Gas driller ban in Pittsburgh proposed; legality questioned

The Associated Press

PITTSBURGH — City Councilman Doug Shields will introduce a bill next month that would ban corporations from drilling for natural gas in the city.

Shields’ proposal, which one fellow councilman suggested might not survive a court challenge, comes as the number of leases signed by property owners to allow drilling has boomed in recent years.

About 7 percent of Allegheny County’s land parcels have been leased for drilling, mostly for Marcellus Shale exploration, according to the University of Pittsburgh Center for Social and Urban Research. In the city, only about 362 acres have been leased, said Bob Gradeck, the research project’s manager said.

Still, Shields said it’s time to act. He plans to introduce the bill Sept. 5 when council reconvenes after the summer break.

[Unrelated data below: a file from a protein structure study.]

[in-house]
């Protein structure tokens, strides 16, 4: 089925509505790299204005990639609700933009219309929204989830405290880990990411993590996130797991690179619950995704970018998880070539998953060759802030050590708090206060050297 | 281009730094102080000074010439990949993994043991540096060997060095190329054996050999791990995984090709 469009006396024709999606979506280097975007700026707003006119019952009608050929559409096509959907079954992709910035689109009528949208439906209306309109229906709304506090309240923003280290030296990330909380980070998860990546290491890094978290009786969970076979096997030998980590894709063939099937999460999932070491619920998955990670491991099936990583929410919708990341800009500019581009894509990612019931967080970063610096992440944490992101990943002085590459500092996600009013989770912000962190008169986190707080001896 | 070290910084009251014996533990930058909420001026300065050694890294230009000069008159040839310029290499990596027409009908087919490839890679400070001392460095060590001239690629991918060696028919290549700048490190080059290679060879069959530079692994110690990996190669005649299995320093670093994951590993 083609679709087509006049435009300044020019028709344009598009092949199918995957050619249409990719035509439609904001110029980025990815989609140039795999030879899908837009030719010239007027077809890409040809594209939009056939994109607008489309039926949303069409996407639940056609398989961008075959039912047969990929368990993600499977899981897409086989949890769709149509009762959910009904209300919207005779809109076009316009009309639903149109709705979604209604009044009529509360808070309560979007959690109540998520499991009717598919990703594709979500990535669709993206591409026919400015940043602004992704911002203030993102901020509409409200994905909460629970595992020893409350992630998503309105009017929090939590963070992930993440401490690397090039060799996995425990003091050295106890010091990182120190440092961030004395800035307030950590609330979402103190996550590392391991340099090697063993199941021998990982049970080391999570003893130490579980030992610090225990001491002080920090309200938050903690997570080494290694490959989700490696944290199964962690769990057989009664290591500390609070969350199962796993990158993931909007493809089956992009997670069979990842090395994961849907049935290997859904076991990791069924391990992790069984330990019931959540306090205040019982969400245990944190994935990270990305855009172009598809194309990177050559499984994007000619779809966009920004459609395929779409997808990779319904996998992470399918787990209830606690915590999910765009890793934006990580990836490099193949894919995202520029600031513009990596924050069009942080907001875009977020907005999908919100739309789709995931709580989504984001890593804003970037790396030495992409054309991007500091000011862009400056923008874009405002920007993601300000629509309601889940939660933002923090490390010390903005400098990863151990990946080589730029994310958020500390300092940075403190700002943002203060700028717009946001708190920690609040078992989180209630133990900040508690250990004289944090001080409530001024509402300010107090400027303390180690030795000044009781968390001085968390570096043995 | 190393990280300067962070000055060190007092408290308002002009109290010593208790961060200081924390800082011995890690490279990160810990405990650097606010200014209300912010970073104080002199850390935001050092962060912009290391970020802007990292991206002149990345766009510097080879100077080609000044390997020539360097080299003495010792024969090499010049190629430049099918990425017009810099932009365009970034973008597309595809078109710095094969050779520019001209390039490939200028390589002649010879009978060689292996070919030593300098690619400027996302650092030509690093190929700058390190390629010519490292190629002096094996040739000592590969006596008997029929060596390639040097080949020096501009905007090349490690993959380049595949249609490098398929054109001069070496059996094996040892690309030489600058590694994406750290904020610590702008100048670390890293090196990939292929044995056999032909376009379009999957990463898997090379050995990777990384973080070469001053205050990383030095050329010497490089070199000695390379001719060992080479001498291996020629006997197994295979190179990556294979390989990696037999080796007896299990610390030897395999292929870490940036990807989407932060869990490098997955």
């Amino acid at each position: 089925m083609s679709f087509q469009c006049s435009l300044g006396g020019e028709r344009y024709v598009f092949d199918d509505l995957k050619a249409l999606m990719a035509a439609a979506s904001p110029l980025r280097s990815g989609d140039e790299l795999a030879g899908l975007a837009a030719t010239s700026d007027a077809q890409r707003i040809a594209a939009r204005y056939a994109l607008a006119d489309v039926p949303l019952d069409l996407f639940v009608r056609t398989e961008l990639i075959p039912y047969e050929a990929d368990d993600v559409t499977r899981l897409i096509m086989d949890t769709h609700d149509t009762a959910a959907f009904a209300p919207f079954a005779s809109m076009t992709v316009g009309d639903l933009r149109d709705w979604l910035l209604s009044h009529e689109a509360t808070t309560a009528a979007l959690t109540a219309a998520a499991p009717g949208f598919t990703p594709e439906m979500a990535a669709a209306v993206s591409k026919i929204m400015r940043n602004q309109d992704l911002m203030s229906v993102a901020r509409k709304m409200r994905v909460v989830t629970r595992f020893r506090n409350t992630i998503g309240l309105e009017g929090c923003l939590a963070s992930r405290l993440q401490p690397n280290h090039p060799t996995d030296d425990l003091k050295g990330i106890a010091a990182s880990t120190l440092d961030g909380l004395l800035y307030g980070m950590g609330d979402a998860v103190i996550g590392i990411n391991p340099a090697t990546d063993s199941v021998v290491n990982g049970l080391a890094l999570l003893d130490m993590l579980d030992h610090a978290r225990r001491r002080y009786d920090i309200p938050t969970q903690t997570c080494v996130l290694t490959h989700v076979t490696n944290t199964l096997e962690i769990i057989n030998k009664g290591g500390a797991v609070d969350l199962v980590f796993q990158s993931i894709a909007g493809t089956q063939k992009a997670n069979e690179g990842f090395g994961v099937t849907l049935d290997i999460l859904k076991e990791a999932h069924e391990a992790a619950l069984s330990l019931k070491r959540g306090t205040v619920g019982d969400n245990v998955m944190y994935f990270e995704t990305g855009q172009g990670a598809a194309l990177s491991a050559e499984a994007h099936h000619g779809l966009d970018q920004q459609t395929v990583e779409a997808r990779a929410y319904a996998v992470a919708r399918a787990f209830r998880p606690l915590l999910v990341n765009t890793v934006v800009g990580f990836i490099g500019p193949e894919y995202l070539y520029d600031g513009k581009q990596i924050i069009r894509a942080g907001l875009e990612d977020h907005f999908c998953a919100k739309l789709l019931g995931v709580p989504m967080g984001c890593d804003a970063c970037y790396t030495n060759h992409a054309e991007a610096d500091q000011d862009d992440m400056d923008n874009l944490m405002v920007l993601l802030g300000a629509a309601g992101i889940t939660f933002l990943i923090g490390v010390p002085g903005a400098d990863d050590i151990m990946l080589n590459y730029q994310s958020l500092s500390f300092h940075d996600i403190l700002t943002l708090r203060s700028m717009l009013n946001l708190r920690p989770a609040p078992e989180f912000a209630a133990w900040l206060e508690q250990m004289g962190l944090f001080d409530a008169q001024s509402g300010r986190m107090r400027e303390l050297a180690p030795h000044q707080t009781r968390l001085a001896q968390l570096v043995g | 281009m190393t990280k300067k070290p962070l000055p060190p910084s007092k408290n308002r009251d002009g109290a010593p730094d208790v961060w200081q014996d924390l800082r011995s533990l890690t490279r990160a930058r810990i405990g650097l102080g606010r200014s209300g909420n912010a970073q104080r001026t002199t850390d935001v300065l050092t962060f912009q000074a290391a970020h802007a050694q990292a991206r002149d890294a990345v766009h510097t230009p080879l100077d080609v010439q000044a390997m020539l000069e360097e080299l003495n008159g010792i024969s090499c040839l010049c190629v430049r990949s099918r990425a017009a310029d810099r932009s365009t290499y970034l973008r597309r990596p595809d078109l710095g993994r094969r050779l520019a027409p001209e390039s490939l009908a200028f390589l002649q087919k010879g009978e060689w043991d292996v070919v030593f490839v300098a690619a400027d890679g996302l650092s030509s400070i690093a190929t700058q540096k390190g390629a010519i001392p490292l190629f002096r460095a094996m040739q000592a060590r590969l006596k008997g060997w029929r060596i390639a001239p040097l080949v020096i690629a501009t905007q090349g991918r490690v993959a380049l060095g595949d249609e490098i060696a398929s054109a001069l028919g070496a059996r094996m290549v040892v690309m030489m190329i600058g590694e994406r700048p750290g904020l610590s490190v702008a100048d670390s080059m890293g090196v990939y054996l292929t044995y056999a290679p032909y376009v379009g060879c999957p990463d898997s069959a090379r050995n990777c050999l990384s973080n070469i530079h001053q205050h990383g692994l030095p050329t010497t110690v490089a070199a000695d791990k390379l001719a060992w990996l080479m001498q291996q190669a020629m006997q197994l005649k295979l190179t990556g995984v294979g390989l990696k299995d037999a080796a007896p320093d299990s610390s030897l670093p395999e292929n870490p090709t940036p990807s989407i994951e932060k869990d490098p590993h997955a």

“We as a city don’t want to have drilling operations going on in the city of Pittsburgh,” Shields said on Tuesday. “Because they’re adverse to our rights to the use and enjoyment of our property; they’re adverse to our rights to our health and welfare, because of the environmental degradation that it produces.”

The bill is being drafted by the nonprofit Community Environmental Legal Defense Fund.

Councilman Patrick Dowd said the city law department told him that an outright drilling ban likely wouldn’t survive a legal challenge.

Ben Price, director of the nonprofit helping Shields, acknowledged the Pennsylvania Oil and Gas Act gives the state authority to regulate those industries.

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